A 25-year-old Everett man already being held in federal detention for allegedly stealing an assault-style rifle from a torched Seattle patrol vehicle during a Black Lives Matter protest on May 30 was charged Wednesday with second-degree murder and second-degree assault, accused of fatally shooting a man in the back and injuring a teenager in Renton in August, according to King County prosecutors.

Jacob Little is now in custody at the Federal Detention Center in SeaTac, and federal court records indicate his suspected involvement in the shooting death of 25-year-old D’Andre Flynn in Renton was known within days of Little’s Sept. 4 arrest for possession of a stolen firearm in the Seattle case.

King County prosecutors charged Little this week with murder and assault after Renton police obtained additional video footage that showed Little firing at Flynn after the two men — who were strangers to each other — were involved in an argument during a gathering of car enthusiasts in a parking lot on Aug. 30.

One of the rounds Little is accused of firing at Flynn went through the open driver’s window of a BMW, passed through the driver’s headrest, and struck a 15-year-old boy — who was sitting in the back seat — in the shoulder, the charges say.

A third victim suffered five gunshot wounds to his legs, but Renton police have not been able to determine who shot him, according to charging documents. He and the 15-year-old survived their injuries.

The state has asked that a judge impose $2 million bail on the murder and assault charges.

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According to the charges:

More than 200 “car enthusiasts” had gathered in a parking lot in the 500 block of South Grady Way when Renton police responded to a report of a shooting just before 2 a.m. on Aug. 30.

“During the gathering, multiple fights broke out involving numerous people. Witnesses reported seeing multiple people shooting in the air and at least one suspect shooting at a group of people,” a Renton detective wrote in the charges.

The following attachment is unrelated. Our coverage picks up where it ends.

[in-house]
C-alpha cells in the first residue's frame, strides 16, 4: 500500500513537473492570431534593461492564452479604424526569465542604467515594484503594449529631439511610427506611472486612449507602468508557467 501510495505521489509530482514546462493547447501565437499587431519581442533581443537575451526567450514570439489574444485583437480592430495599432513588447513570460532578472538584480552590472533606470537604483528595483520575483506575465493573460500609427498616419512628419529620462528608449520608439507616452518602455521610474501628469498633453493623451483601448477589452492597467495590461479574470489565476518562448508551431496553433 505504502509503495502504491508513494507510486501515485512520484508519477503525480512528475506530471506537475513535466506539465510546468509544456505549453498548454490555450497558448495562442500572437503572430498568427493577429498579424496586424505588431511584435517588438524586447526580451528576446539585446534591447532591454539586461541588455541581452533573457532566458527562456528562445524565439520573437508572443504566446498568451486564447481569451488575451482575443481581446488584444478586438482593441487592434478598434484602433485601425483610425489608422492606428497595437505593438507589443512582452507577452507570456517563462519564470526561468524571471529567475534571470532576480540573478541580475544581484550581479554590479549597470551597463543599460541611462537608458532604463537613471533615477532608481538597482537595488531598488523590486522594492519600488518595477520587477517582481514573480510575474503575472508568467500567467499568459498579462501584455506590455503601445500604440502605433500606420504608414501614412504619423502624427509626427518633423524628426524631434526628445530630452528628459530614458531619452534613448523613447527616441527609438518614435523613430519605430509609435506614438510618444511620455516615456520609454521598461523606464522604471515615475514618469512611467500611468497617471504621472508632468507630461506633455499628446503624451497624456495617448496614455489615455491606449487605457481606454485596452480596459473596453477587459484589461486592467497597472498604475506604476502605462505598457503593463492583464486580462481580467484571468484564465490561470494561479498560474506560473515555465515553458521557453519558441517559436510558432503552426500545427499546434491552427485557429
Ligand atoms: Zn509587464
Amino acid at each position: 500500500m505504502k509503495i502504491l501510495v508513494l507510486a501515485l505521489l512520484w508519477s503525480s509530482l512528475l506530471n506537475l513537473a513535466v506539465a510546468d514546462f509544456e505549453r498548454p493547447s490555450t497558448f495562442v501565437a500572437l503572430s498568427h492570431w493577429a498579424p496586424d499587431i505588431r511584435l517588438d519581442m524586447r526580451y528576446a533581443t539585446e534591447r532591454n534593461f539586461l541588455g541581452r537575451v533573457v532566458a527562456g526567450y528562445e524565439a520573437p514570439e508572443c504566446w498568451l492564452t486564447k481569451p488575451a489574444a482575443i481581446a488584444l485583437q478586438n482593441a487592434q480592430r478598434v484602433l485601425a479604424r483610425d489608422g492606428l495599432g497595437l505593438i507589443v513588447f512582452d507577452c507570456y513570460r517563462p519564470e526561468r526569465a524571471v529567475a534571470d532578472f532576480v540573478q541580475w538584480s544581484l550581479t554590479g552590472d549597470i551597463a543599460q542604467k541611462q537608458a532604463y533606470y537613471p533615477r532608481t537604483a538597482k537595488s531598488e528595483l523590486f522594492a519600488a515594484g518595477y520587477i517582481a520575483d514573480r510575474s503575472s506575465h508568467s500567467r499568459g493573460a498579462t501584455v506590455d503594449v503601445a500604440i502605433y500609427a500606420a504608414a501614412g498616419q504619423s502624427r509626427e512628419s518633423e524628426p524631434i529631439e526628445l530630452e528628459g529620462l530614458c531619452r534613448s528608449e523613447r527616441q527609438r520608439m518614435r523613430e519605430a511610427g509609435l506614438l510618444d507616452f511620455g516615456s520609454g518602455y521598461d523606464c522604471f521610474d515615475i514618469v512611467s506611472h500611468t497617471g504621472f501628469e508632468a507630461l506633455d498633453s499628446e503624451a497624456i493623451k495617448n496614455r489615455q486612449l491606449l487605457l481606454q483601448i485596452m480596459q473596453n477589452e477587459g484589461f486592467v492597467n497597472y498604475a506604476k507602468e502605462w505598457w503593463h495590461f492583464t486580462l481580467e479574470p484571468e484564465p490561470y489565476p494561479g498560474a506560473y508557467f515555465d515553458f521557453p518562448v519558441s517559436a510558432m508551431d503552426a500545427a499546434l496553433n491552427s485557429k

Witnesses flagged down arriving officers and showed them a video of a man, who was later identified as Little, firing a rifle out the window of a fleeing Jeep Cherokee, according to the charges. It does not appear those rounds hit anyone.

Seventeen minutes after the initial 911 calls, police received a call from staff at Valley Medical Center, who reported three gunshot victims had arrived at the hospital.

In the aftermath of the shootings, several people sent police videos posted to a variety of social media accounts, the charges say.

One of the videos showed a man, later identified as Little, walking around a Jeep with a handgun in each hand, according to the charges. He was in the company of another armed man. The video also captured footage of Flynn, who was about 20 feet away from Little and his companion; Flynn, too, was armed with a handgun.

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The video showed Little fired the gun in his left hand into the air six times, the charges say. Flynn, who by then was walking away from Little, fired his gun into the air, and then Little’s companion also fired a round into the air.

According to the charges, Little was then seen on the video raising the gun in his right hand and firing twice at Flynn, who was struck in the back by the second round and ran around a car before collapsing on the ground.

An autopsy later determined the bullet passed through Flynn’s aorta, gallbladder and liver before exiting through his chest.

Little’s companion later told police that Little and Flynn had been involved in an argument before Flynn was shot: Flynn had jabbed his gun into Little’s gut and Little pressed a handgun to Flynn’s chest until Little’s companion separated the two.

After Flynn walked away, “Jacob aimed the gun right at the guy and starts shooting,” Little’s companion later told police.

The charges say Renton police also received an anonymous tip from someone who identified Little as the shooter and said Little had recently been arrested for stealing a rifle out of a Seattle police patrol car, a detail Renton police confirmed with their Seattle counterparts.